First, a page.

[Google Scholar]
  23. Khodaei Moghaddam, M., Elyasi, M. & Sharifi, S.
    (2014) “Xaste Nabâši(D)” as a culture specific speech act in Persian. Journal of Advances in Linguistics, 4(1), 269–289. 10.24297/jal.v4i1.5207
    https://doi.org/10.24297/jal.v4i1.5207 [Google Scholar]
  24. Leech, G. N.
    (1983) Principle of pragmatics. London: Longman.
    [Google Scholar]
  25. Lim, N.
    (2016) Cultural differences in emotion: differences in emotional arousal level between the East and the West. Integrative Medicine Research, 5(2), 105–109. 10.1016/j.imr.2016.03.004
    https://doi.org/10.1016/j.imr.2016.03.004 [Google Scholar]
  26. Lotfollahi, B. & Eslami Rasekh, A.
    (2011) Speech act of condolence in Persian and English: A cross-cultural study. Studies in Literature and Language, 3(1), 139–145
    [Google Scholar]
  27. Makarova, V. & Pourmohammadi, E.
    (2020) Gender factor in the expression of politeness in Farsi. Journal of Gender Studies, 29(4), 373–385. 10.1080/09589236.2019.1604327
    https://doi.org/10.1080/09589236.2019.1604327 [Google Scholar]
  28. Markus, H. R. & Kitayama, S.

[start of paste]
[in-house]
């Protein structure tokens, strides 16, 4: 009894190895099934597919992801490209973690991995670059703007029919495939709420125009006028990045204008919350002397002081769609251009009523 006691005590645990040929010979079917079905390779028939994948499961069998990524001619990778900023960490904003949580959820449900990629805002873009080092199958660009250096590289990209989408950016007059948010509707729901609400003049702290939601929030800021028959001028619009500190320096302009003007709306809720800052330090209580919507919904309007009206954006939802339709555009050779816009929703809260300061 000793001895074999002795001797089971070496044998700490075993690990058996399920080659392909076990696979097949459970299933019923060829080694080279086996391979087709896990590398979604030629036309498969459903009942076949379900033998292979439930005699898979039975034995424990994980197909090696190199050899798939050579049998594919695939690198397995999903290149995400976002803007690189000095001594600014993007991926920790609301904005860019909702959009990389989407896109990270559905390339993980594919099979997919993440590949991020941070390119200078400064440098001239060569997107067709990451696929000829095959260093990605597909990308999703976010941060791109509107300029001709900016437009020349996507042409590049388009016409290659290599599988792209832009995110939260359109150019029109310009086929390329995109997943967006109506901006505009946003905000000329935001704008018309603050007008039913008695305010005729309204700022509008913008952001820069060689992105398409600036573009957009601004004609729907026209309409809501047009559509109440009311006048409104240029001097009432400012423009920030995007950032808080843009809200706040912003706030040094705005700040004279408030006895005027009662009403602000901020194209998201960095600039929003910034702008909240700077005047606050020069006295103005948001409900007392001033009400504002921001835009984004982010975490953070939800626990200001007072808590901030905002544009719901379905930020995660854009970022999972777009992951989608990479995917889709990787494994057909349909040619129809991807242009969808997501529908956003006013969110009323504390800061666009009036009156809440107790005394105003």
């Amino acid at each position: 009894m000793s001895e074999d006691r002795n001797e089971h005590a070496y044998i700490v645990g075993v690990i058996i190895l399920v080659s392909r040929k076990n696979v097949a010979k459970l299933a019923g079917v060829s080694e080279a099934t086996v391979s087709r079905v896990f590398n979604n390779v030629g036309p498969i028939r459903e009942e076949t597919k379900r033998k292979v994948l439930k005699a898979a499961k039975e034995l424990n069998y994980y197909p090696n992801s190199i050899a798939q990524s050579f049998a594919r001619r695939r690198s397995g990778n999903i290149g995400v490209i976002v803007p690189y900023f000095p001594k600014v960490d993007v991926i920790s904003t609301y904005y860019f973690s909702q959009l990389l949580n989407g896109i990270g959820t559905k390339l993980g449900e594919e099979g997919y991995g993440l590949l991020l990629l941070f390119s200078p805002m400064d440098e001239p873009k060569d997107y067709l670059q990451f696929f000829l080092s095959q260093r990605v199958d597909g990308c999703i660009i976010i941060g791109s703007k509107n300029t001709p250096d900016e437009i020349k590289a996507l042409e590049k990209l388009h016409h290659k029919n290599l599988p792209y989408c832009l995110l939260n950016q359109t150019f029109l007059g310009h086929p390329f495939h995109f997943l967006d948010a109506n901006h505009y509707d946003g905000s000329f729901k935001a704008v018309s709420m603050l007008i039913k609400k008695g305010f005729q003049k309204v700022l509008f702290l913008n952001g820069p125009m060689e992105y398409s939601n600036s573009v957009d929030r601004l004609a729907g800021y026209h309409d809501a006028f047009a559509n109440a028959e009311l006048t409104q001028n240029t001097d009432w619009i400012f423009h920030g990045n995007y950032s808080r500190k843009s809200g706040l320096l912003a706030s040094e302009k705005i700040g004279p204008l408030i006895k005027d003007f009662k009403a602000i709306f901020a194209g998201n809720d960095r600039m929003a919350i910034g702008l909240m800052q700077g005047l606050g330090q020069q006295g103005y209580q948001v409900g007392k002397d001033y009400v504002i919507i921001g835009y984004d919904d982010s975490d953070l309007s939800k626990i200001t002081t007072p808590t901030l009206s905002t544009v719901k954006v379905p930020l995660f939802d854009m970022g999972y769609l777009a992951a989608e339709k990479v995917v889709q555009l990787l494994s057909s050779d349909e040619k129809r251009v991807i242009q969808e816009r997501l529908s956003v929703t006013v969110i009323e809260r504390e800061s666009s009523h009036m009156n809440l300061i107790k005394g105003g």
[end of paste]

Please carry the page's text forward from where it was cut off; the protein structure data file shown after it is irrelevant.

(1991) Culture and the self: Implications for cognition, emotion, and motivation. Psychological Review, 98 (2), 224–253. 10.1037/0033‑295X.98.2.224
    https://doi.org/10.1037/0033-295X.98.2.224 [Google Scholar]
  29. McRae, K., Ochsner, K. N., Mauss, I. B., Gabrieli, J. J. D. & Gross, J. J.
    (2008) Gender differences in emotion regulation: An fMRI study of cognitive reappraisal. Group Processes & Intergroup Relations, 11, 143–16. 10.1177/1368430207088035
    https://doi.org/10.1177/1368430207088035 [Google Scholar]
  30. Mesthrie, R. & Bhatt, R. M.
    (2008) World Englishes: The study of new linguistic varieties. Cambridge: Cambridge University Press. 10.1017/CBO9780511791321
    https://doi.org/10.1017/CBO9780511791321 [Google Scholar]
  31. Morady Moghaddam, M. & Pishghadam, R.